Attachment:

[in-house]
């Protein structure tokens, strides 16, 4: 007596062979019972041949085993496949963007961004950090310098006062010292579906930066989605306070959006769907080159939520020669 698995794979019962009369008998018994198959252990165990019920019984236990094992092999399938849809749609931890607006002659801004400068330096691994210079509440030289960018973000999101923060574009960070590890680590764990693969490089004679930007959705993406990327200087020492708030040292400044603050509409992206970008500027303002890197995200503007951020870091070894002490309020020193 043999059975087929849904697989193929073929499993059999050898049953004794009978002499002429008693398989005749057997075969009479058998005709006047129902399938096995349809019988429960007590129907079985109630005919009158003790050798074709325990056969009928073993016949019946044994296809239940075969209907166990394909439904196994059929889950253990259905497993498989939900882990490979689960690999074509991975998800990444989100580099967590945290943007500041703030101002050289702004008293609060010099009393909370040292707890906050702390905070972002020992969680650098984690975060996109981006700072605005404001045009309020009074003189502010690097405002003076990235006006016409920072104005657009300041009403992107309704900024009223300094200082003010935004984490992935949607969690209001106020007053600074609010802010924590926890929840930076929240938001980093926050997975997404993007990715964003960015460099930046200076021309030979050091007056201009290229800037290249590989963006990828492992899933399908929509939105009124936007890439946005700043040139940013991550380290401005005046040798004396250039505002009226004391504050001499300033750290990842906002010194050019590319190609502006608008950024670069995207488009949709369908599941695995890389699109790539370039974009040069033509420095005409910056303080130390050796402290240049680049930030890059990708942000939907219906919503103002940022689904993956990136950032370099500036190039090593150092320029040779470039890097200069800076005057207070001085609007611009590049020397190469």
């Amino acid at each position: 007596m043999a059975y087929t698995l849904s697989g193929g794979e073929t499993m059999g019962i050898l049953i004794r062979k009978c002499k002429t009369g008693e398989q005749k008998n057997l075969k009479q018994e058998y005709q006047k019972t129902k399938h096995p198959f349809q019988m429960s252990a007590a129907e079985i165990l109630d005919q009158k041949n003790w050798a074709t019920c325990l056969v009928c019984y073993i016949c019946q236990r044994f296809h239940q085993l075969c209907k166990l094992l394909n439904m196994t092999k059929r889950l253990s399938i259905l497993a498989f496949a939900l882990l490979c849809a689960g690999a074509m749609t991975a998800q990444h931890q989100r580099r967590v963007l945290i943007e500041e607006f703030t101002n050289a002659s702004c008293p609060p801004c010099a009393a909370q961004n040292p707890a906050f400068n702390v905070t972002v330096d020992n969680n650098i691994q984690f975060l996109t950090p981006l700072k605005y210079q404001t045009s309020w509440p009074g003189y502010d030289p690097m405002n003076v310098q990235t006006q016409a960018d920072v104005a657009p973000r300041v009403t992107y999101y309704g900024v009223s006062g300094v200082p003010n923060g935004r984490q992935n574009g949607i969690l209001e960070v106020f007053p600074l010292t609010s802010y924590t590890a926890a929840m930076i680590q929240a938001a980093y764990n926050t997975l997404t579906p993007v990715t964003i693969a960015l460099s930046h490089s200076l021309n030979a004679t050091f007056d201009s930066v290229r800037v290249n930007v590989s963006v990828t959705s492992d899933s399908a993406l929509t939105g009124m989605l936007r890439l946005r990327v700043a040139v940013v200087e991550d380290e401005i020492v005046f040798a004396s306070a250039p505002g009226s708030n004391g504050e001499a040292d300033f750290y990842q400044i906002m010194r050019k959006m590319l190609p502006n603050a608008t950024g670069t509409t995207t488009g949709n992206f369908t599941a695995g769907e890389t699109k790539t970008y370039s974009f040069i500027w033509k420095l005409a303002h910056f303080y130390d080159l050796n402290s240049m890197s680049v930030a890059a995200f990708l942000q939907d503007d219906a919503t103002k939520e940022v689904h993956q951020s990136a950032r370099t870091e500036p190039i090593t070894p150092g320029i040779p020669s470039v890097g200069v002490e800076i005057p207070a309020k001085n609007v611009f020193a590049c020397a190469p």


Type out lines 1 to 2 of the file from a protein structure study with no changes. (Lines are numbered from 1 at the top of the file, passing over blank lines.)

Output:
[in-house]
């Protein structure tokens, strides 16, 4: 007596062979019972041949085993496949963007961004950090310098006062010292579906930066989605306070959006769907080159939520020669 698995794979019962009369008998018994198959252990165990019920019984236990094992092999399938849809749609931890607006002659801004400068330096691994210079509440030289960018973000999101923060574009960070590890680590764990693969490089004679930007959705993406990327200087020492708030040292400044603050509409992206970008500027303002890197995200503007951020870091070894002490309020020193 043999059975087929849904697989193929073929499993059999050898049953004794009978002499002429008693398989005749057997075969009479058998005709006047129902399938096995349809019988429960007590129907079985109630005919009158003790050798074709325990056969009928073993016949019946044994296809239940075969209907166990394909439904196994059929889950253990259905497993498989939900882990490979689960690999074509991975998800990444989100580099967590945290943007500041703030101002050289702004008293609060010099009393909370040292707890906050702390905070972002020992969680650098984690975060996109981006700072605005404001045009309020009074003189502010690097405002003076990235006006016409920072104005657009300041009403992107309704900024009223300094200082003010935004984490992935949607969690209001106020007053600074609010802010924590926890929840930076929240938001980093926050997975997404993007990715964003960015460099930046200076021309030979050091007056201009290229800037290249590989963006990828492992899933399908929509939105009124936007890439946005700043040139940013991550380290401005005046040798004396250039505002009226004391504050001499300033750290990842906002010194050019590319190609502006608008950024670069995207488009949709369908599941695995890389699109790539370039974009040069033509420095005409910056303080130390050796402290240049680049930030890059990708942000939907219906919503103002940022689904993956990136950032370099500036190039090593150092320029040779470039890097200069800076005057207070001085609007611009590049020397190469």